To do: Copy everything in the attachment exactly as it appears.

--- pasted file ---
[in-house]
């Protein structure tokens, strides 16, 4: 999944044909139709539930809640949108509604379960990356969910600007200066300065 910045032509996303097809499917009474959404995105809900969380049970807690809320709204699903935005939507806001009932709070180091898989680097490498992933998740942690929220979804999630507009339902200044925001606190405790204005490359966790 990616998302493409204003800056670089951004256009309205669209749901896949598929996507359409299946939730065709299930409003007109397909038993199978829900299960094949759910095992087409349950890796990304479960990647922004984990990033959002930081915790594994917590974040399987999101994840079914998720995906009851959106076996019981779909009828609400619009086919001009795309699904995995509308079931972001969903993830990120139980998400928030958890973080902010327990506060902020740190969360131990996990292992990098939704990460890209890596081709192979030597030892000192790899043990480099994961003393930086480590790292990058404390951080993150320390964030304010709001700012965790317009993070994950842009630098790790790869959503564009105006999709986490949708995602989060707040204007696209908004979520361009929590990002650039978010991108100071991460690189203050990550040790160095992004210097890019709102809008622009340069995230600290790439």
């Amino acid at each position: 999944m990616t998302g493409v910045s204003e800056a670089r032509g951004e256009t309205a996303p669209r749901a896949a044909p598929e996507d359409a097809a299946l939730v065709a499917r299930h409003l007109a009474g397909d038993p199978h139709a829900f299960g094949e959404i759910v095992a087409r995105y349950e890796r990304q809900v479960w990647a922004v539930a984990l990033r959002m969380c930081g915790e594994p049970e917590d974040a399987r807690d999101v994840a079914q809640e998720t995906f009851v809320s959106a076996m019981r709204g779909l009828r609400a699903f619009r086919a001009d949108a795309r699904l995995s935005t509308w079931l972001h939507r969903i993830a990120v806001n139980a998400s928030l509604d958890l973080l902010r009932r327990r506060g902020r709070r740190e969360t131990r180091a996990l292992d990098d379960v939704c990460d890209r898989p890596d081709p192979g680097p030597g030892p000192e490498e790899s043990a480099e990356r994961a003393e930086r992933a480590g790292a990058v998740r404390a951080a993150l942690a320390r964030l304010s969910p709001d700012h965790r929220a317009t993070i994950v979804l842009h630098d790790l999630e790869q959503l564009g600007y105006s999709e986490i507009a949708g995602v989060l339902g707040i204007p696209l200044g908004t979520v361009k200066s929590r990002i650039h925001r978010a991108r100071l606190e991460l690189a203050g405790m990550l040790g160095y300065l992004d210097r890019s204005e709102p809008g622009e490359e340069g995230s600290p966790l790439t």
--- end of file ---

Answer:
[in-house]
């Protein structure tokens, strides 16, 4: 999944044909139709539930809640949108509604379960990356969910600007200066300065 910045032509996303097809499917009474959404995105809900969380049970807690809320709204699903935005939507806001009932709070180091898989680097490498992933998740942690929220979804999630507009339902200044925001606190405790204005490359966790 990616998302493409204003800056670089951004256009309205669209749901896949598929996507359409299946939730065709299930409003007109397909038993199978829900299960094949759910095992087409349950890796990304479960990647922004984990990033959002930081915790594994917590974040399987999101994840079914998720995906009851959106076996019981779909009828609400619009086919001009795309699904995995509308079931972001969903993830990120139980998400928030958890973080902010327990506060902020740190969360131990996990292992990098939704990460890209890596081709192979030597030892000192790899043990480099994961003393930086480590790292990058404390951080993150320390964030304010709001700012965790317009993070994950842009630098790790790869959503564009105006999709986490949708995602989060707040204007696209908004979520361009929590990002650039978010991108100071991460690189203050990550040790160095992004210097890019709102809008622009340069995230600290790439």
């Amino acid at each position: 999944m990616t998302g493409v910045s204003e800056a670089r032509g951004e256009t309205a996303p669209r749901a896949a044909p598929e996507d359409a097809a299946l939730v065709a499917r299930h409003l007109a009474g397909d038993p199978h139709a829900f299960g094949e959404i759910v095992a087409r995105y349950e890796r990304q809900v479960w990647a922004v539930a984990l990033r959002m969380c930081g915790e594994p049970e917590d974040a399987r807690d999101v994840a079914q809640e998720t995906f009851v809320s959106a076996m019981r709204g779909l009828r609400a699903f619009r086919a001009d949108a795309r699904l995995s935005t509308w079931l972001h939507r969903i993830a990120v806001n139980a998400s928030l509604d958890l973080l902010r009932r327990r506060g902020r709070r740190e969360t131990r180091a996990l292992d990098d379960v939704c990460d890209r898989p890596d081709p192979g680097p030597g030892p000192e490498e790899s043990a480099e990356r994961a003393e930086r992933a480590g790292a990058v998740r404390a951080a993150l942690a320390r964030l304010s969910p709001d700012h965790r929220a317009t993070i994950v979804l842009h630098d790790l999630e790869q959503l564009g600007y105006s999709e986490i507009a949708g995602v989060l339902g707040i204007p696209l200044g908004t979520v361009k200066s929590r990002i650039h925001r978010a991108r100071l606190e991460l690189a203050g405790m990550l040790g160095y300065l992004d210097r890019s204005e709102p809008g622009e490359e340069g995230s600290p966790l790439t």